If the judgment dismisses the applicant’s claim, the judge must immediately order the lifting of the measure, unless an application is made against this, taking into account the circumstances of the case and following an increase in the security.

If the case is partly upheld, after hearing the objecting party the judge must decide whether to lift or maintain the measure.

If the dismissal of the claim is confirmed, once a final decision is handed down, the court will lift the measures on its own authority and the party affected by them may commence a claim for damage caused (this also applies in the case of abandonment of the action or withdrawal from the proceedings by the claimant).

Another case where precautionary measures may be amended is when the measure is applied for before the claim and adopted without a hearing of the defendant. In this case, if the applicant does not comply with the legally established period of twenty (20) days to file the claim and this expires, the measure must be lifted immediately and the defendant compensated for the damage, with the applicant being charged the accrued costs of the proceeding.

Similarly, the measure cannot be maintained if the case is suspended for a period greater than six (6) months, for a reason attributable to the applicant.

If interim enforcement of a judgment is ordered, any precautionary measures granted that are related to that enforcement must be lifted and replaced by the enforcement measures, in such a way that the measures first adopted as precautionary ones change their nature.

Finally, the defendant may request that the court substitute the precautionary measure with enough security to guarantee effective fulfilment of the judgment. The judge who has adopted the measure has jurisdiction over this and can fix the security to be issued either in cash or as a guarantee.

4 Is there a possibility of appeal against the measure?

The procedural rules provide for the possibility of appealing to a higher court.

There is therefore recourse to appeal against the order granting the measures, although lodging an appeal does not suspend the measures. An order made refusing the measures can also be appealed against.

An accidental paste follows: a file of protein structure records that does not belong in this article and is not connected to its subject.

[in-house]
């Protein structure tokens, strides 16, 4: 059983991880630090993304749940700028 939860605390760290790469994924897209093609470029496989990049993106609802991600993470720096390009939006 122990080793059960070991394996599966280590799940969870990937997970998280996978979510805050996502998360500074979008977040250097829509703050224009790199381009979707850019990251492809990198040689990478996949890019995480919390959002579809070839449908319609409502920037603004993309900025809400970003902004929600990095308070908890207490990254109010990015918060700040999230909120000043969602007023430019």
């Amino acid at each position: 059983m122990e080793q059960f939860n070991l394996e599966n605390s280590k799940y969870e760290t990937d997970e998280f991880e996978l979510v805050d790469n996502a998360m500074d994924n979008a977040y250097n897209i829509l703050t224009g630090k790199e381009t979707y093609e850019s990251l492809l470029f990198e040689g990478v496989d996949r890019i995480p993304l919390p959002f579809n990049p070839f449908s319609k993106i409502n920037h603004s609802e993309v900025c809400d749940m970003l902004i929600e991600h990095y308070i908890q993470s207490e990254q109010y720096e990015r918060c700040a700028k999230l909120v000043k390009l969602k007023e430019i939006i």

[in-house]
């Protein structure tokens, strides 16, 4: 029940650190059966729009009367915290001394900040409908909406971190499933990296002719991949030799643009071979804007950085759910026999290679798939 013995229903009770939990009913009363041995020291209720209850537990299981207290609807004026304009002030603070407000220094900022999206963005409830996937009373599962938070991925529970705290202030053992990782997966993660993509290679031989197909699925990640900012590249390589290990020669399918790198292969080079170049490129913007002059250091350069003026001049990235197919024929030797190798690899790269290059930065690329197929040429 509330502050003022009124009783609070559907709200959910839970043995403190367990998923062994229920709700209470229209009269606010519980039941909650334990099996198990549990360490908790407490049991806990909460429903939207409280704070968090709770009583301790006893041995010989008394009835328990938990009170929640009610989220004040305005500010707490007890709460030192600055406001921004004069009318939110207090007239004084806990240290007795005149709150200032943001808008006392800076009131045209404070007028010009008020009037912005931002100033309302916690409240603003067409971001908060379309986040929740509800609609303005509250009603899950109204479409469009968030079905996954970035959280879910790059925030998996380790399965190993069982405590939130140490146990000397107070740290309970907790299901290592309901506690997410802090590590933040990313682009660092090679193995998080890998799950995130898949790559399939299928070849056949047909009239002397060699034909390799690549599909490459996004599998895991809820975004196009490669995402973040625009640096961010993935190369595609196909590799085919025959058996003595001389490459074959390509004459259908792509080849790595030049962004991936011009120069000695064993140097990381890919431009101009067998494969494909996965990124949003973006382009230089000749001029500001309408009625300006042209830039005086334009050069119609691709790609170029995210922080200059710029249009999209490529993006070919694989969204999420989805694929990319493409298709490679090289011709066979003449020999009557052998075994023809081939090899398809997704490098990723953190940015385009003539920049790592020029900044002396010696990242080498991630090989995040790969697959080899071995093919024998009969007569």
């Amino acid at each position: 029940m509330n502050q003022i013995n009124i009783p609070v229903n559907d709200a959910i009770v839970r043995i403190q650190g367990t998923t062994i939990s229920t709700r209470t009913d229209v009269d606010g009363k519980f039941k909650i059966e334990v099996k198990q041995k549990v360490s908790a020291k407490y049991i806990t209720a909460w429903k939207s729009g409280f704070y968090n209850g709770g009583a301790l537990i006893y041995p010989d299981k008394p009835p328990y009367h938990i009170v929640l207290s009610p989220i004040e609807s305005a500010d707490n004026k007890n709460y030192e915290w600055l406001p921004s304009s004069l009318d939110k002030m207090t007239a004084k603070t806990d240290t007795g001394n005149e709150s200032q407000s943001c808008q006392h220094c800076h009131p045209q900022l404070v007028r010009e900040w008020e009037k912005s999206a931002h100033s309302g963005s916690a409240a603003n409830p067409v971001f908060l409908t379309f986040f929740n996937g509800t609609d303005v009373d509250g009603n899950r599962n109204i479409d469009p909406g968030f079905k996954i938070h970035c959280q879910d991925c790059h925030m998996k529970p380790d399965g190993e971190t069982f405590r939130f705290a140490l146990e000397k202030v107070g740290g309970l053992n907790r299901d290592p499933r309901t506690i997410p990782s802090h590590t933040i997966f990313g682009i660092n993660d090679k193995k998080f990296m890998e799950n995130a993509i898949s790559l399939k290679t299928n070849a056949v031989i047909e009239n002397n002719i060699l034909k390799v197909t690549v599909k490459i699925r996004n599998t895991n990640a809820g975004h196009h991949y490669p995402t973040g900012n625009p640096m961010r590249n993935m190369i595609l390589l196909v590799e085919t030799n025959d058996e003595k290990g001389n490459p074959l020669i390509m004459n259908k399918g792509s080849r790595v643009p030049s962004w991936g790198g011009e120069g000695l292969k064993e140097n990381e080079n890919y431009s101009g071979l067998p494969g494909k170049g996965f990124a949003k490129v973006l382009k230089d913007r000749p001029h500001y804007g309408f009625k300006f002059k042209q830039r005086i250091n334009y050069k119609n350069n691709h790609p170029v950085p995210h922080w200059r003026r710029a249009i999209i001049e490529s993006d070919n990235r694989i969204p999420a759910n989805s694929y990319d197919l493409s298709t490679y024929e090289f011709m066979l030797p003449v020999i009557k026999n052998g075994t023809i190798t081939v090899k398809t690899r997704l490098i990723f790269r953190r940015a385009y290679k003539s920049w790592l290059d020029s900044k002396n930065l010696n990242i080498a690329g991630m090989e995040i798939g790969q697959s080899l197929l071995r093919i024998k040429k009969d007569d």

However, together with this possibility of appeal, in every case the applicant may repeat their application if circumstances change from those at the time of the original application.

There is no right of appeal against an order granting precautionary measures without a prior hearing of the defendant, since the correct procedure in this case is objection, which is made before the judge who adopted the precautionary measure. The defendant may lodge an appeal, which has no suspensory effect, against an order dismissing that objection. The applicant for the precautionary measures has the same right to lodge an appeal if the defendant’s objection is upheld, either wholly or in part.

In contrast to the above, there is no right of appeal when a security is granted or denied.

The preparation and substantiation of the appeal is simply governed by the general rules (Article 458). If there are several appellants, their time limits are calculated individually.

As mentioned above, in the procedure for adopting precautionary measures, lodging an appeal has no suspensory effect: the judge will continue granting any orders considered necessary for the precautionary measure to be adopted.

Decisions refusing the measures take priority at the appeal court; dates for deliberation, voting and delivery of judgment must be given as early as possible.

COSTS OF THE PRECAUTIONARY MEASURE

The costs are governed by the rule that the successful party may recover its costs and are covered by the opposing party whose claim (upholding or dismissal of the measures) is contained in the decision.

Last update: 28/10/2019